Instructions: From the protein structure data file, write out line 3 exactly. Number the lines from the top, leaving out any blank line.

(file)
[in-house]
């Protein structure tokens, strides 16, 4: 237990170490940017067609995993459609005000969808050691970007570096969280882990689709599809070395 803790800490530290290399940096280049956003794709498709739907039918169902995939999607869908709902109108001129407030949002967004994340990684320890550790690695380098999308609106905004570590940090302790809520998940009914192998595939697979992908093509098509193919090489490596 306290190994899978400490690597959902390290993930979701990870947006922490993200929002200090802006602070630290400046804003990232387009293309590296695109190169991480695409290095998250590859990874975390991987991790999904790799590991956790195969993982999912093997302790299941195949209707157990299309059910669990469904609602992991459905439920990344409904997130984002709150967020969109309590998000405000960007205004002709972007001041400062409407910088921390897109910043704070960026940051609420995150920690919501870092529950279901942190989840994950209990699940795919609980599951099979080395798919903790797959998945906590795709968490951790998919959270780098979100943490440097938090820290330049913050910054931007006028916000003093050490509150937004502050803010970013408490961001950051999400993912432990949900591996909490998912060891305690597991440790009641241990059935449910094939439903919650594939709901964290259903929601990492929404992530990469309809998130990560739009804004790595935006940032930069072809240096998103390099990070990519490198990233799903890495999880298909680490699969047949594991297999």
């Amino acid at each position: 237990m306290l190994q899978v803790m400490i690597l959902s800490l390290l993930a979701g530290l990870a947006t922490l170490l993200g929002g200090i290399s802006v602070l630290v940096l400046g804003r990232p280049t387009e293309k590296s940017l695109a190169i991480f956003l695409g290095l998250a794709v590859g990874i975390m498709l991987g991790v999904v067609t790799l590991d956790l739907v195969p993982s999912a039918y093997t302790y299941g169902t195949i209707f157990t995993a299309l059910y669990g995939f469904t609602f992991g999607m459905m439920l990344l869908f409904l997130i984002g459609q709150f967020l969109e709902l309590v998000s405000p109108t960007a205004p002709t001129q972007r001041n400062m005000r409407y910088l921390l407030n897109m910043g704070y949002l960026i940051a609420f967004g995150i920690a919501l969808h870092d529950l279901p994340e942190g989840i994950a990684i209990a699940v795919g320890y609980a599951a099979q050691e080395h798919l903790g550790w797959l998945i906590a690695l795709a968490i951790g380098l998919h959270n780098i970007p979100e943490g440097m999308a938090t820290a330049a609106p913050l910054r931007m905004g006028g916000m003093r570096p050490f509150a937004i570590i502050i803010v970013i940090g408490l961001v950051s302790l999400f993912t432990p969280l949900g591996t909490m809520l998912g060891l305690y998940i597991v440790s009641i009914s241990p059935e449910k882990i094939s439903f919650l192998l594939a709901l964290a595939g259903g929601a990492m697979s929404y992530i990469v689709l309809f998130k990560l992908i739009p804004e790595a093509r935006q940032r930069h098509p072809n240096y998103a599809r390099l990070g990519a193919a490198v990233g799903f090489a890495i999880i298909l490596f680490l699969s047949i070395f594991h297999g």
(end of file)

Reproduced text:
């Amino acid at each position: 237990m306290l190994q899978v803790m400490i690597l959902s800490l390290l993930a979701g530290l990870a947006t922490l170490l993200g929002g200090i290399s802006v602070l630290v940096l400046g804003r990232p280049t387009e293309k590296s940017l695109a190169i991480f956003l695409g290095l998250a794709v590859g990874i975390m498709l991987g991790v999904v067609t790799l590991d956790l739907v195969p993982s999912a039918y093997t302790y299941g169902t195949i209707f157990t995993a299309l059910y669990g995939f469904t609602f992991g999607m459905m439920l990344l869908f409904l997130i984002g459609q709150f967020l969109e709902l309590v998000s405000p109108t960007a205004p002709t001129q972007r001041n400062m005000r409407y910088l921390l407030n897109m910043g704070y949002l960026i940051a609420f967004g995150i920690a919501l969808h870092d529950l279901p994340e942190g989840i994950a990684i209990a699940v795919g320890y609980a599951a099979q050691e080395h798919l903790g550790w797959l998945i906590a690695l795709a968490i951790g380098l998919h959270n780098i970007p979100e943490g440097m999308a938090t820290a330049a609106p913050l910054r931007m905004g006028g916000m003093r570096p050490f509150a937004i570590i502050i803010v970013i940090g408490l961001v950051s302790l999400f993912t432990p969280l949900g591996t909490m809520l998912g060891l305690y998940i597991v440790s009641i009914s241990p059935e449910k882990i094939s439903f919650l192998l594939a709901l964290a595939g259903g929601a990492m697979s929404y992530i990469v689709l309809f998130k990560l992908i739009p804004e790595a093509r935006q940032r930069h098509p072809n240096y998103a599809r390099l990070g990519a193919a490198v990233g799903f090489a890495i999880i298909l490596f680490l699969s047949i070395f594991h297999g």